Not a Lot of Hot Air

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-By John Boley

What is cold air worth? Listening to Ben Barwick, Managing Director of Austco Polar, you soon realise that cold storage is a little more complex than simply selling cold air, despite his assertion that “our business is about service, we are really selling nothing but cold air. Cold air and good service; that is all we are about.”

Austco Polar is a premier cold store located on the outskirts of Melbourne and specialising in foodstuffs. Ben confesses that there is more to this business than just a big fridge. “There is a lot more to it than that, obviously. We have a warehouse management system and real time tracking where once product comes in it gets scanned onto our system. Our clients can access our website, see what product they have here, what production date is on the product and make sure that matches up with their inventory. So they have that knowledge when they are selling product.” One major client (Ben understandably prefers not to name them) produces breads, pastries and (at the time of our conversation) hot cross buns for marketing into supermarkets. This kind of product is “very date specific and our warehouse management system enables us to make sure we are picking the right stock.” In general, it is a case of ‘oldest moves first’ but sometimes “they will select a certain date and we can pick up a pallet and know exactly where it is sitting in our cold store at any one point in time.”

Actually, there is location too. “The location of our business is fantastic: we are 20 minutes from the airport, we’re right on the western ring road and the Westgate freeway, both major distribution networks of Victoria, we’re 15 minutes to the Port of Melbourne and 15 minutes to the city.” Laverton is the warehousing hub of western Melbourne, with, says Ben, possibly the greatest number of truck movements per day in the whole of Australia. “It is a very industrial area; it is perfect for the industry that we are in.”

The Polar cold store on this site was established in the late 1960’s and the present management purchased the business on July 1, 2010. Polar had added rooms as they grew, so there are “parts of the complex that are old and other parts that are on the newer side,” says Ben. He adds that this has the advantage that the company now has the flexibility to rent certain rooms to smaller businesses “that don’t need that big capacity but want to manage their own stock.”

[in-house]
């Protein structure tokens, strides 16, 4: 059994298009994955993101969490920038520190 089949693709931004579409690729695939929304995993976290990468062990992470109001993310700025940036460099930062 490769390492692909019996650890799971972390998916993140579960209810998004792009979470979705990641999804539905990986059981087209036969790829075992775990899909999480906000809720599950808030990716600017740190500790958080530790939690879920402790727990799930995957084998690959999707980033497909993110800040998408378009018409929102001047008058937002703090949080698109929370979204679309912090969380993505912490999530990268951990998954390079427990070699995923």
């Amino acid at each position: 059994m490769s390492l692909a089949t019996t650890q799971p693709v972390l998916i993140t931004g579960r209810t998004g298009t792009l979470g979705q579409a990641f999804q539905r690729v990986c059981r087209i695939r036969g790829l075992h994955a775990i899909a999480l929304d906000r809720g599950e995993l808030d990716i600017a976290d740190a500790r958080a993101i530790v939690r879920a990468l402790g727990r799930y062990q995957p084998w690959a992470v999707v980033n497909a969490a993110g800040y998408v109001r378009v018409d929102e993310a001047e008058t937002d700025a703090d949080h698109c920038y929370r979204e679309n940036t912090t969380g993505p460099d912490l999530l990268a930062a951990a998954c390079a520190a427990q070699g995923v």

Is Austco Polar a relatively big fridge, then? Ben says the industry tends to classify a large cold store as one that has a capacity of about 20,000 pallets. “We are not quite there – our capacity is about 16,000 pallets – but we are in the upper range.” Products handled here are sent all over the world. The company has meat clients for which it stores product exported to China, the EU, the US, Japan and other export destinations in addition to Australia-wide. “Products are destined for WA, QLD and all areas throughout Australia. There is certainly a lot that goes through Victoria. The smaller businesses that operate out of here will concentrate mainly in Victoria, but will also go into Tasmania and other closer states, but product that comes through here can go to all parts of the world.”

The complex represents a very vital component in clients’ supply chains. “First, because we are storing their product, and secondly, because we are picking their orders and either loading containers or sending them on trucks. Whether it’s a full load or even just a single pallet, we are picking all that product and so we have to make sure the product is looked after temperature-wise and that no damage is done. Also, we need to be sure we are picking the right product for the right orders because if you are sending product in containers all over the world and it’s wrong…” Well. That just doesn’t happen.

Austco Polar cold storage is a partnership between Ben and a business partner, Gary Stone, and they jointly also have another business called Melrina Victoria which is a domestic meat wholesaler. Gary’s other businesses include Newland food company (a smallgoods manufacturing company on the Gold Coast), Auswide meat wholesalers (Brisbane), the Melrina meat wholesale business in Sydney, Dick Stone (a food service business servicing hotels and restaurants in Sydney) and Melrina South Australia.